Types of Appliances
There are various types of fixed and removable orthodontic appliances that are used in conjunction with orthodontic treatment. Below are a list of the most popular ones.
Expanders or Expansion Appliances
Expanders can be used for both the upper and lower jaws but the most common type is the palatal or upper jaw expander. Palatal expansion improves the way the upper and lower jaws and the upper and lower teeth work together. It widens the jaw so there is sufficient room for the permanent upper and lower teeth to come in and can be used in the correction of crossbites. A narrow palate, if left untreated, may not allow enough room for the permanent teeth to come in and could lead to excessive wearing of the teeth or the need for extensive dental work as an adult. Expansion can take a few weeks to a few months and is dependent on the amount of expansion required. Expansion can make the final smile broader and more attractive.
Mouthguards are removable plastic or rubber appliances that fit over the teeth to protect them during sports. Mouthguards or mouth protectors help to cushion a blow to the face minimizing the risk of broken teeth and injuries to the lips, tongue, face or jaw. They typically cover the upper teeth. Mouthguards are especially important for people who wear braces. A blow to the face could damage the brackets or other fixed orthodontic appliances. A mouthguard also provides a barrier between the braces and cheek or lips limiting the risk of soft tissue injuries.
Another form of a mouth guard is a night guard or splint. It is usually worn by a person who tends to grind or brux their teeth at night. A night guard is worn to minimize the detrimental effects of grinding and clenching.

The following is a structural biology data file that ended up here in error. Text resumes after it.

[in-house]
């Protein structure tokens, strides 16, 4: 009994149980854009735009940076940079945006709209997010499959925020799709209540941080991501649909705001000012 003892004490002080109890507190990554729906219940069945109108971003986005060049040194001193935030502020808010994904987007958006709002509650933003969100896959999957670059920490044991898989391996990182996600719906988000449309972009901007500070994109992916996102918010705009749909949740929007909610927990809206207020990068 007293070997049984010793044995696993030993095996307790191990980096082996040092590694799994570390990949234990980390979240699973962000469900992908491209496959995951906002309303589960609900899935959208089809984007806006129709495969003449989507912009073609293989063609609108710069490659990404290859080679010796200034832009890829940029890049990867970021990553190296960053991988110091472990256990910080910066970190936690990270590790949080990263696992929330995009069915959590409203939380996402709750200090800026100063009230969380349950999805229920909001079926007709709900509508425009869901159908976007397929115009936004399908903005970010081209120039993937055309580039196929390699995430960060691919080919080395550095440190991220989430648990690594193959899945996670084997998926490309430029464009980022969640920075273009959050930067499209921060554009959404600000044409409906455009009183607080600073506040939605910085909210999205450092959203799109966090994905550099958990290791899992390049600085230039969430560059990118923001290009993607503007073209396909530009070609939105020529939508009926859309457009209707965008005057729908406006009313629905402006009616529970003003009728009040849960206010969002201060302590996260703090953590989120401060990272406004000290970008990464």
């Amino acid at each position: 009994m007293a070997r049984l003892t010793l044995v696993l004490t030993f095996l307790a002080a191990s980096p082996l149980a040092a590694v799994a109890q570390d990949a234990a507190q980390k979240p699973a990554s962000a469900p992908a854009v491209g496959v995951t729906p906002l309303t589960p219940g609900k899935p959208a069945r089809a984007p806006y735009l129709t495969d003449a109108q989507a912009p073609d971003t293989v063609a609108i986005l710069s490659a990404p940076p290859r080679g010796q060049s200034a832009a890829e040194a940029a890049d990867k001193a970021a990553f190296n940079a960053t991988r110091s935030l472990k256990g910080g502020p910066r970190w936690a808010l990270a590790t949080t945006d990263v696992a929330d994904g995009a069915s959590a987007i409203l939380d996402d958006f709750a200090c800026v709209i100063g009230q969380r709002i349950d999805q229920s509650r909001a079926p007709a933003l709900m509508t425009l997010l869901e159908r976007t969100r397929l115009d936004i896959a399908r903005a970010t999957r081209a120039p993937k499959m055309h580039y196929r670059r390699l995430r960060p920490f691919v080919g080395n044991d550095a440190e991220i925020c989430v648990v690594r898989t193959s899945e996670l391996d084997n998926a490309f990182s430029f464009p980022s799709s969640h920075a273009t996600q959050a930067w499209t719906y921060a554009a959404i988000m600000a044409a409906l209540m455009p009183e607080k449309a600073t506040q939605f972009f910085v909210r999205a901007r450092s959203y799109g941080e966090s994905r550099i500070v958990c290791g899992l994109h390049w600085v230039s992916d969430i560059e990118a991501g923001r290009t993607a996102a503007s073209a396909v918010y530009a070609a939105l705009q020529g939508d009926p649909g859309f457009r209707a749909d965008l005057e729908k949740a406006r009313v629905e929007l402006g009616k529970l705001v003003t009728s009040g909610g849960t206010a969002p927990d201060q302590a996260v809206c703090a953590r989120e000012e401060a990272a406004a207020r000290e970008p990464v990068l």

There are several kinds of habit appliances such as thumb sucking appliances or tongue cribs that help reduce or eliminate the harmful effects of sucking a finger or of an overactive tongue. Strong thumb sucking can make the front teeth move and even reshape the jaw bones causing the upper front teeth to flare while the lower front teeth move back and inward. Severe habits can create an open bite. An overactive tongue can also create a space between the front teeth or jaws.
Headgears are removable appliances that are generally worn at night that can help move upper teeth and restrict the growth of the upper jaw. It generally consists of a facebow that attaches to the teeth along with a strap that fits around the head or neck. Headgears are rarely used today with the advent of other forms of orthodontic tooth movement.
Retainers are worn after the braces are removed to preserve and stabilize the results achieved during orthodontic treatment. Retainers are used for two reasons. They allow the bone to rebuild after the teeth have moved and they help keep the individual teeth from drifting. There are many types and designs of both upper and lower retainers. Some are removable, the kind you take in and out, while others are fixed or bonded behind the teeth. Retainers do not always eliminate shifting completely. There are many reasons teeth may move following orthodontic treatment. Teeth are set in bone and the bone around the teeth is continually changing (breaking down and rebuilding). Teeth may shift after the braces are removed. Changes in tooth position are a lifelong and naturally occuring phenomenon.
Spacers or Separators
Spacers or separators are little elastics or clips that go between the teeth to create a small amount of room so that appliances or bands can be placed.